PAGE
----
kings of those regions pay homage to the wheel and acceptthe suzerainty of the universal monarch. Just as a universalmonarch causes the ideal wheel to turn, the Buddha too setsthe Wheel of Law (dhamma-cakka) in motion.The Mahā Sudassana Suttanta of the Dīgha Nikāya describesthe ideal wheel of a universal monarch as having a nave(nābhi), thousand spokes (sahassārāni) and a felly (nemi) [4]When the sculptors represented the wheel symbol on theAsokan capitals they seemed to have followed thedescription as given in Dīgha Nikāya (Pl. II, Fig. 2). Thisimpression of the wheel set the pattern for later sculptorswho elaborated on it (Pl. II, Figs. 3, 4 and 5).The elaborate or perfect form of cakka-ratana which isidentical with the dhamma-cakka is depicted in art withcertain details that are normally not found in ordinaryforms of the wheel symbol. [5] The component parts of anordinary cakka are the nave, the spokes, the felly and nemimaṇi, the bubble-like features adhering to the rim, inbetween the spokes. On the other hand, at Sāñchī, Bārhutand Amarāvatī there are representations of the perfect formof ratana-cakka displaying certain features, of which the mostcharacteristic are the adornments round the felly of thewheel, which to my knowledge, no one has so farinterpreted satisfactorily. In this respect Pāli and Sinhaleseliterary works of Sri Lanka give a vivid description of theperfect form of the ratana-cakka explaining what thesefeatures are and what they signify. For example, inSumaṅgalavilāsinī, Buddhaghosa (5th century A.C.) describes6

the perfect form of the ratana-cakka thus:“As this wheel is possessed of divine qualities it is describedas ’dibbaṃ’; as it has thousand spokes it is said to besahassāraṃ; as it has a nave and a felly it is said to be’sanābhikaṃ, sanemikaṃ,’ as it is perfect in every respect it isdescribed as ’sabbākāra-paripūraṃ.’”The nave, by reason of which the cakka-ratana is described ashaving a nave, is made entirely of sapphire. In the centre ofthe nave there is a hole lined with silver, and in itindentation clean and shining, which appears like the teethof a smiling face. The outer rim of the nave is made of silverand it has the resemblance of a full moon with a hole in itscentre. Around the hole of the nave decorative lines areshown clearly. Thus the nave of this cakka-ratana is perfect inevery respect.The spokes, by reason of which the cakka-ratana is describedas having thousand spokes, are all made of seven kinds ofprecious jewels. They shine like the rays of the sun. Theknobs and the decorative line work are well marked onthem. Thus the spokes of the cakka-ratana are perfect inevery respect.The felly, by reason of which the cakka-ratana is described ashaving a felly, is made of pure and polished, deep-red coral.The circular lines demarcating the joints of the felly shinelike a strip of pure jambunadi gold reddish in hue. Thus thefelly of the cakka-ratana is perfect in every respect.Around the felly of the cakka-ratana there are one hundred7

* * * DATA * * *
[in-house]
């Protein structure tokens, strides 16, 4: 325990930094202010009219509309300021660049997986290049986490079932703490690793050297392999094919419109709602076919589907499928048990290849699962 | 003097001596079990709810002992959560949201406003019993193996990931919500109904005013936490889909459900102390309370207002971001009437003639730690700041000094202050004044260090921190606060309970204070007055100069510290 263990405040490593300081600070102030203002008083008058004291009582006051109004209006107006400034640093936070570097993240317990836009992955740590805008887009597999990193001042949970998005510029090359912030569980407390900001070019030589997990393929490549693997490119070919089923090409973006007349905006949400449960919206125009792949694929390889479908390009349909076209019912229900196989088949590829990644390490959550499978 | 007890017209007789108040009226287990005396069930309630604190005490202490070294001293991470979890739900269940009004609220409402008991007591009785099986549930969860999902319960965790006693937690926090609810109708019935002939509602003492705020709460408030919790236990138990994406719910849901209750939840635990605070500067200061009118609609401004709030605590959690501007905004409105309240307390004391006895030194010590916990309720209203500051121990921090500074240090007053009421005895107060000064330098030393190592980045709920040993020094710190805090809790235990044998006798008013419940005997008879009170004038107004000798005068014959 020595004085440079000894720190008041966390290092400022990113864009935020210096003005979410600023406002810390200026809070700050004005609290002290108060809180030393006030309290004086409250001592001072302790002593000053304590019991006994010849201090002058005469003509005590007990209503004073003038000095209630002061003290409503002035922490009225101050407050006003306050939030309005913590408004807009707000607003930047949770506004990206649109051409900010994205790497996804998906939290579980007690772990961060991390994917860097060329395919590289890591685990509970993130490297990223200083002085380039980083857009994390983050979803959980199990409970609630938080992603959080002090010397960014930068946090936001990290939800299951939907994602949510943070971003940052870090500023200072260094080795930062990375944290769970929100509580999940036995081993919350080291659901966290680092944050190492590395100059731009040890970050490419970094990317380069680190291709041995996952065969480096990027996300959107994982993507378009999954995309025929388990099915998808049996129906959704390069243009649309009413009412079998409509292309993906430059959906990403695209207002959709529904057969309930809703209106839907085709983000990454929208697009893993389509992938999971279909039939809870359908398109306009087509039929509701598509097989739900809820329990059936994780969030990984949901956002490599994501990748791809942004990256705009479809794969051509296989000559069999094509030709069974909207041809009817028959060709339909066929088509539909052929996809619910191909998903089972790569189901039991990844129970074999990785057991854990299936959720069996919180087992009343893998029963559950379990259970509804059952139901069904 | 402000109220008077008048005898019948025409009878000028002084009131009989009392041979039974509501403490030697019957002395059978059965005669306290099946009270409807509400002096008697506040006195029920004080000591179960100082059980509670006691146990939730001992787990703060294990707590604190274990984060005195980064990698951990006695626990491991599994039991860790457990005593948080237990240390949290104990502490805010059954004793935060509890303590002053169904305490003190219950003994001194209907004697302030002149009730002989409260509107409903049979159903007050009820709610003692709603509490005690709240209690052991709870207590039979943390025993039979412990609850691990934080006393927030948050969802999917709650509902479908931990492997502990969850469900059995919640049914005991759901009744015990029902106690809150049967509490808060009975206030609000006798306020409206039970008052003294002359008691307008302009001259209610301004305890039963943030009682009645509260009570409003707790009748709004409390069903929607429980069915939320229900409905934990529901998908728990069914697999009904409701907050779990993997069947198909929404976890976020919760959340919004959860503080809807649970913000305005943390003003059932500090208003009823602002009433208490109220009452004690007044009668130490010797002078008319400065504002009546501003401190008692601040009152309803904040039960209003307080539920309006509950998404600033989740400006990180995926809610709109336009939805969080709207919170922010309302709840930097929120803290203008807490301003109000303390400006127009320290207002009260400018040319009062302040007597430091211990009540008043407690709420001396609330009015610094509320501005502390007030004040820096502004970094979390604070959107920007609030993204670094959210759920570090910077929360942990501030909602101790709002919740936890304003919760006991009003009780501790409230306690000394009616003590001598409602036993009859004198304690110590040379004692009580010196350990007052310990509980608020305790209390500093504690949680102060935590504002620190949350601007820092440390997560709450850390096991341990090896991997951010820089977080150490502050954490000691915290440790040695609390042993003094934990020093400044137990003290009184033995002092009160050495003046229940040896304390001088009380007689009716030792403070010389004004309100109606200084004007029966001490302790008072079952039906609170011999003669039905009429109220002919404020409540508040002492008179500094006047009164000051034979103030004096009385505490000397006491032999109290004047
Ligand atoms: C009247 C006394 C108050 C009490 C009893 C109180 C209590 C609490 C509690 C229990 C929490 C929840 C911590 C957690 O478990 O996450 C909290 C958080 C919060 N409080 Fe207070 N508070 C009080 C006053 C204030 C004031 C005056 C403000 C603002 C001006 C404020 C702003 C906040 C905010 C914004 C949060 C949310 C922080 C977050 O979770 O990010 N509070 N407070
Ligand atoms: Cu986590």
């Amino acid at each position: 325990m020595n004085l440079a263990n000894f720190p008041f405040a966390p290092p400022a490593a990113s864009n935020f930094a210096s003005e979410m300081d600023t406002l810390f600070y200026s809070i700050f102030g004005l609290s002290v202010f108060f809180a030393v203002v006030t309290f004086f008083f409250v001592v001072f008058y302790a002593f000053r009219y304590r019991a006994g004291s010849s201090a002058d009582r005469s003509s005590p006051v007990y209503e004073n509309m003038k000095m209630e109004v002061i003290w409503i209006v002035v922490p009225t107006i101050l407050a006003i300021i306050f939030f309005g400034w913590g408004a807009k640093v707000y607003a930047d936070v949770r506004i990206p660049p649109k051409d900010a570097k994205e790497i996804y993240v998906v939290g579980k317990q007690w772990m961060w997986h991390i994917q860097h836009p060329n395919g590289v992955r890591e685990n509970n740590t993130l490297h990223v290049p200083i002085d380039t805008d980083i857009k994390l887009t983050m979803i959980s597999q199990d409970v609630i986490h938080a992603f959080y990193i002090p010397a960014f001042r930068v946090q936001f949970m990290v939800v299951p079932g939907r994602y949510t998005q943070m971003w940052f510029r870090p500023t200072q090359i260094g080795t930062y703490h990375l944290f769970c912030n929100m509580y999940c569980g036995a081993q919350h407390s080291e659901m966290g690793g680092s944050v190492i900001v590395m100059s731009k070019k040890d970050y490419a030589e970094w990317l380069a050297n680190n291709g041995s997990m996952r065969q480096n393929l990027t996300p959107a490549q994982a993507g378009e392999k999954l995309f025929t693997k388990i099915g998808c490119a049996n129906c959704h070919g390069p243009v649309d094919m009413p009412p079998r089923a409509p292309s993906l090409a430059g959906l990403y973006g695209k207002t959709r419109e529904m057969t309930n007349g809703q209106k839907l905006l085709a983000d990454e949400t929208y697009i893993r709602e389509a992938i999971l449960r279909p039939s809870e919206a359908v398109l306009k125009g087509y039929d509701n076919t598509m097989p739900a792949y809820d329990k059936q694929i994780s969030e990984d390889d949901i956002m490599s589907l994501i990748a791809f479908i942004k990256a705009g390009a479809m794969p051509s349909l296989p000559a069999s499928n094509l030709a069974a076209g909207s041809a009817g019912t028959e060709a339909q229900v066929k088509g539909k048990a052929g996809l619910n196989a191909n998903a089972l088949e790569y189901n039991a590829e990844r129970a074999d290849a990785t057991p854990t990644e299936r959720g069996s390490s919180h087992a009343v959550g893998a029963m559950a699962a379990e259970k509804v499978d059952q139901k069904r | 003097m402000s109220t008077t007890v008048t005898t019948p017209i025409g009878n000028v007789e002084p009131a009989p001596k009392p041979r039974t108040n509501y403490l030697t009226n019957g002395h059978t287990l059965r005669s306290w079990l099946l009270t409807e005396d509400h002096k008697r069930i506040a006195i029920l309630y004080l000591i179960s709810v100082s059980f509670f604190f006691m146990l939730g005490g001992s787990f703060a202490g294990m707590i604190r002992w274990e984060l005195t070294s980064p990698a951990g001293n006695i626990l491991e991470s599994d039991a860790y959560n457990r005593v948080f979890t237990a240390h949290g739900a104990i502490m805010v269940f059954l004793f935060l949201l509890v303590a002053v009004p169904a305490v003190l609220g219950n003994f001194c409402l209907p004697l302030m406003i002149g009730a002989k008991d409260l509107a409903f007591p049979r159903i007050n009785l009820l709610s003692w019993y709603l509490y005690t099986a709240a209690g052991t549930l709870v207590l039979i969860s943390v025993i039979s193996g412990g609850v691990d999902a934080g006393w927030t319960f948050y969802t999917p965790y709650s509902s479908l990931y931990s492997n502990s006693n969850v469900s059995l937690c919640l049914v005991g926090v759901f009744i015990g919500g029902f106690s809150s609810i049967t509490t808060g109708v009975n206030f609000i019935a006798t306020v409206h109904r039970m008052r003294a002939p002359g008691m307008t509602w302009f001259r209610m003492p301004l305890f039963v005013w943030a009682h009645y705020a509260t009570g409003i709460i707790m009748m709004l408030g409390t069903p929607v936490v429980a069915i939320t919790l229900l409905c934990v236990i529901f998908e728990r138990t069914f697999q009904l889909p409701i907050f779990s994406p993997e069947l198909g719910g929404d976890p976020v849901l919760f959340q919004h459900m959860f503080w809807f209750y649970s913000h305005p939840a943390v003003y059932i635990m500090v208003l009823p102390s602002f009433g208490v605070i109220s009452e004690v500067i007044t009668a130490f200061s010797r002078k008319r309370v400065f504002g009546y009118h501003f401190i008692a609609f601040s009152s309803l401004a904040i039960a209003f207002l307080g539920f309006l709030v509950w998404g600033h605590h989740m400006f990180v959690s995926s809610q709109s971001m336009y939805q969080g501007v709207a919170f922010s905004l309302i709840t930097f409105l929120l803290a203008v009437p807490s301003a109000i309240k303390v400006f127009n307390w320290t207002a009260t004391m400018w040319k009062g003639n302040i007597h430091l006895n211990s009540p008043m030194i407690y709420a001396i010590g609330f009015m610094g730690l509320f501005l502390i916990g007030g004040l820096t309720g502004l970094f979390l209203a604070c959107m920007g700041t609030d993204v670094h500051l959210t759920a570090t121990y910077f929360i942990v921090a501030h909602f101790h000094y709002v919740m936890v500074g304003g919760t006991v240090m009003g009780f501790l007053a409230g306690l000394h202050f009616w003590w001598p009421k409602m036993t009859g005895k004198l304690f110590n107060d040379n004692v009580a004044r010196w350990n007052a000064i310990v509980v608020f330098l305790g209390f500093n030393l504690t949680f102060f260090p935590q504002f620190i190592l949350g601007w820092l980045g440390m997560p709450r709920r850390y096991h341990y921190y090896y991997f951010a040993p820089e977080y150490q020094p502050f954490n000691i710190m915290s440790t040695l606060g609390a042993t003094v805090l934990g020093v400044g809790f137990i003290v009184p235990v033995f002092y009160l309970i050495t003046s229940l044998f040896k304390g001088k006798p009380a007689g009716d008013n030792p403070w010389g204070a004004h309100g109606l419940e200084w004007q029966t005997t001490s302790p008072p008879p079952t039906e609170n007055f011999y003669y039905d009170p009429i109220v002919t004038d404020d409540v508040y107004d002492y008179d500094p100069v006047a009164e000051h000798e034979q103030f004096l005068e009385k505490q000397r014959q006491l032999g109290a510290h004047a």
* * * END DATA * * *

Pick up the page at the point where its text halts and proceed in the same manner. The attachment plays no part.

coral shafts—one shaft in-between every set of ten spokes.These coral shafts are hollow inside and have holes on thesurface as in flutes. When the wind blows, these shaftsproduce notes as sweet as the music of the five musicalinstruments played upon by a talented musician. Thesemelodious notes are lovely, enticing, desirable, andintoxicating. Surmounting these shafts are white umbrellas(chatta), and on either side of these there are two spears(satti) to which garlands are fastened. Thus surrounding thefelly of the cakka-ratana , there are one hundred whiteumbrellas and two hundred spears supporting garlands.Inside the two holes on either side of the hub of the cakkaratana there are two faces of lions, from the mouths of whichissue forth a pair of pearl garlands as thick as the trunks oftwo mature palm trees, and which are resplendent like therays of the moon, surpassing in beauty the heavenly river.At the end of these pearl garlands there are two tusselswoven of red fluff, resembling the early morning sun. Whenthe cakka-ratana together with these two garlands goes forthrevolving in the sky it appears as if three wheels arerevolving together. Thus is the ideal wheel perfect in everyrespect.“ [6]It must be mentioned that one of the key words in the textquoted above has been rendered incorrectly in the Pāli TextSociety (P.T.S.) edition of Sumaṅgalavilāsinī as well as inMahābodhivaṃsa. Describing the features that adorn the fellyof the wheel, the P.T.S. texts run as follows: “Tassa kho panapavāla daṇḍassa uparisetacchattaṃ ubhosu passesu samosarita8